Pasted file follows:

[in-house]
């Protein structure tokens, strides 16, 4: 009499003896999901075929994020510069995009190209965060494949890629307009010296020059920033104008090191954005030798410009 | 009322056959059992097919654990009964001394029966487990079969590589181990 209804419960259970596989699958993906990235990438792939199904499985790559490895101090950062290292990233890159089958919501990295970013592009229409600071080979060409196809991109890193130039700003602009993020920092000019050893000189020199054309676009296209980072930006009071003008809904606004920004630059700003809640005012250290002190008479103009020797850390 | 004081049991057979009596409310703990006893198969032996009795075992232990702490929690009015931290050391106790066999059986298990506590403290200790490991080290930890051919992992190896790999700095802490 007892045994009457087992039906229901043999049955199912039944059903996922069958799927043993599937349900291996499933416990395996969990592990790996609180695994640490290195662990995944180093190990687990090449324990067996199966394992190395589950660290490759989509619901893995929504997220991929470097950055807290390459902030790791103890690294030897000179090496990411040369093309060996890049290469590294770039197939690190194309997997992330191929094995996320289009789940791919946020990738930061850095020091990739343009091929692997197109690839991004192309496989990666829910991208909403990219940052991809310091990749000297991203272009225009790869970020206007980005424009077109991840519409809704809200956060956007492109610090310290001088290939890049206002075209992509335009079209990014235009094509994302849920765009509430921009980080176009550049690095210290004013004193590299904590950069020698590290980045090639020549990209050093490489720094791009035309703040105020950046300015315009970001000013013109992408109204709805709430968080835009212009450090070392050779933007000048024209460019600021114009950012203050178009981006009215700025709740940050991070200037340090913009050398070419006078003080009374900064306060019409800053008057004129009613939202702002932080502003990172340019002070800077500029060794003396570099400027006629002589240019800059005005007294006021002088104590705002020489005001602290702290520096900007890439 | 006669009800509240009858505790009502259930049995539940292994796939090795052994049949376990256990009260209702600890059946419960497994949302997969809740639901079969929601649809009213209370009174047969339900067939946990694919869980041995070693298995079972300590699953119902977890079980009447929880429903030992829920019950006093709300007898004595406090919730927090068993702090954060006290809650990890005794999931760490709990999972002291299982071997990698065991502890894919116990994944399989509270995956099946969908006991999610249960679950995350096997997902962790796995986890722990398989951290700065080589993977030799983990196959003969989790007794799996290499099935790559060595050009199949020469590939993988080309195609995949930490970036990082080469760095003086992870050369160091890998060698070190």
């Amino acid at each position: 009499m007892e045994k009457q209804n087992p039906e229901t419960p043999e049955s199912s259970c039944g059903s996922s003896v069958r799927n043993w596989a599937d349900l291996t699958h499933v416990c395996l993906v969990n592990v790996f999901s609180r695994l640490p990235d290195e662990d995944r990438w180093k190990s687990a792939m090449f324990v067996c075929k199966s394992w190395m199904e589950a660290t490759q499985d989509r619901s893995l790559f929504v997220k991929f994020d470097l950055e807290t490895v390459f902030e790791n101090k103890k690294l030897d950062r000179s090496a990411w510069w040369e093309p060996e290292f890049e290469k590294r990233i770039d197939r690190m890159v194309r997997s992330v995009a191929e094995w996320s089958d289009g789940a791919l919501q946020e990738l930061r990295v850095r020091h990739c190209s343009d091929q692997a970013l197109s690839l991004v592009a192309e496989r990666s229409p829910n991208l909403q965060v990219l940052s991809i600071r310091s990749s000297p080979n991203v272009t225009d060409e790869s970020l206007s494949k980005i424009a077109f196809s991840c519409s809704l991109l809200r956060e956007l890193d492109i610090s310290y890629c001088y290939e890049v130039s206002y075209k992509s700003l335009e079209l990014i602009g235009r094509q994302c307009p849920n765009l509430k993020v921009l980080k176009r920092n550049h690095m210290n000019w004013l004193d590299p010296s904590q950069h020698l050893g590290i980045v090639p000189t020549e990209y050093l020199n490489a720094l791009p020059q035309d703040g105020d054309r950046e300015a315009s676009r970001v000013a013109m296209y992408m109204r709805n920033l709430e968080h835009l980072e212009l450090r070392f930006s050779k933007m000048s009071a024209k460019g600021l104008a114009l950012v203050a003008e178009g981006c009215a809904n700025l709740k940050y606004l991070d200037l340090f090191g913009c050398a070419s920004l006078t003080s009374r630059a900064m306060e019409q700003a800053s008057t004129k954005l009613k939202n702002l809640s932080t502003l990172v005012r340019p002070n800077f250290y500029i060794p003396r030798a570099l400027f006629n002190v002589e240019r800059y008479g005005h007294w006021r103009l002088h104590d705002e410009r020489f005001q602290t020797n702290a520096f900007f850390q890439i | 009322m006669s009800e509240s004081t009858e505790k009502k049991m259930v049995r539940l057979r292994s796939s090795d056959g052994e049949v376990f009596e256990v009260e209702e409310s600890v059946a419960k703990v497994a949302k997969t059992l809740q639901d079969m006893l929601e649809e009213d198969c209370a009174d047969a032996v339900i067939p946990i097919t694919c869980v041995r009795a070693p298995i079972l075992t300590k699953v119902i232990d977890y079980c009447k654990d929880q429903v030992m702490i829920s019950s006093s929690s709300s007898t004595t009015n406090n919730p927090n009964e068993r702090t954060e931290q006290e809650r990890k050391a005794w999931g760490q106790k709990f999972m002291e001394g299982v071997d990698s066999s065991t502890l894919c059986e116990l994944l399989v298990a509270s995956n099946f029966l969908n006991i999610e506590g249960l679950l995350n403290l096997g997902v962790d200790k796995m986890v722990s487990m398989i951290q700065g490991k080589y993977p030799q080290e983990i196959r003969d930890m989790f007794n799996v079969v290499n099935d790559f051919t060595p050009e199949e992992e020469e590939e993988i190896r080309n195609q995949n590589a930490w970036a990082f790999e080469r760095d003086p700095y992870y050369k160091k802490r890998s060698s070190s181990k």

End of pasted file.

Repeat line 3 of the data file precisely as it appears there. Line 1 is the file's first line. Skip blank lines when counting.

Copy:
């Amino acid at each position: 009499m007892e045994k009457q209804n087992p039906e229901t419960p043999e049955s199912s259970c039944g059903s996922s003896v069958r799927n043993w596989a599937d349900l291996t699958h499933v416990c395996l993906v969990n592990v790996f999901s609180r695994l640490p990235d290195e662990d995944r990438w180093k190990s687990a792939m090449f324990v067996c075929k199966s394992w190395m199904e589950a660290t490759q499985d989509r619901s893995l790559f929504v997220k991929f994020d470097l950055e807290t490895v390459f902030e790791n101090k103890k690294l030897d950062r000179s090496a990411w510069w040369e093309p060996e290292f890049e290469k590294r990233i770039d197939r690190m890159v194309r997997s992330v995009a191929e094995w996320s089958d289009g789940a791919l919501q946020e990738l930061r990295v850095r020091h990739c190209s343009d091929q692997a970013l197109s690839l991004v592009a192309e496989r990666s229409p829910n991208l909403q965060v990219l940052s991809i600071r310091s990749s000297p080979n991203v272009t225009d060409e790869s970020l206007s494949k980005i424009a077109f196809s991840c519409s809704l991109l809200r956060e956007l890193d492109i610090s310290y890629c001088y290939e890049v130039s206002y075209k992509s700003l335009e079209l990014i602009g235009r094509q994302c307009p849920n765009l509430k993020v921009l980080k176009r920092n550049h690095m210290n000019w004013l004193d590299p010296s904590q950069h020698l050893g590290i980045v090639p000189t020549e990209y050093l020199n490489a720094l791009p020059q035309d703040g105020d054309r950046e300015a315009s676009r970001v000013a013109m296209y992408m109204r709805n920033l709430e968080h835009l980072e212009l450090r070392f930006s050779k933007m000048s009071a024209k460019g600021l104008a114009l950012v203050a003008e178009g981006c009215a809904n700025l709740k940050y606004l991070d200037l340090f090191g913009c050398a070419s920004l006078t003080s009374r630059a900064m306060e019409q700003a800053s008057t004129k954005l009613k939202n702002l809640s932080t502003l990172v005012r340019p002070n800077f250290y500029i060794p003396r030798a570099l400027f006629n002190v002589e240019r800059y008479g005005h007294w006021r103009l002088h104590d705002e410009r020489f005001q602290t020797n702290a520096f900007f850390q890439i | 009322m006669s009800e509240s004081t009858e505790k009502k049991m259930v049995r539940l057979r292994s796939s090795d056959g052994e049949v376990f009596e256990v009260e209702e409310s600890v059946a419960k703990v497994a949302k997969t059992l809740q639901d079969m006893l929601e649809e009213d198969c209370a009174d047969a032996v339900i067939p946990i097919t694919c869980v041995r009795a070693p298995i079972l075992t300590k699953v119902i232990d977890y079980c009447k654990d929880q429903v030992m702490i829920s019950s006093s929690s709300s007898t004595t009015n406090n919730p927090n009964e068993r702090t954060e931290q006290e809650r990890k050391a005794w999931g760490q106790k709990f999972m002291e001394g299982v071997d990698s066999s065991t502890l894919c059986e116990l994944l399989v298990a509270s995956n099946f029966l969908n006991i999610e506590g249960l679950l995350n403290l096997g997902v962790d200790k796995m986890v722990s487990m398989i951290q700065g490991k080589y993977p030799q080290e983990i196959r003969d930890m989790f007794n799996v079969v290499n099935d790559f051919t060595p050009e199949e992992e020469e590939e993988i190896r080309n195609q995949n590589a930490w970036a990082f790999e080469r760095d003086p700095y992870y050369k160091k802490r890998s060698s070190s181990k």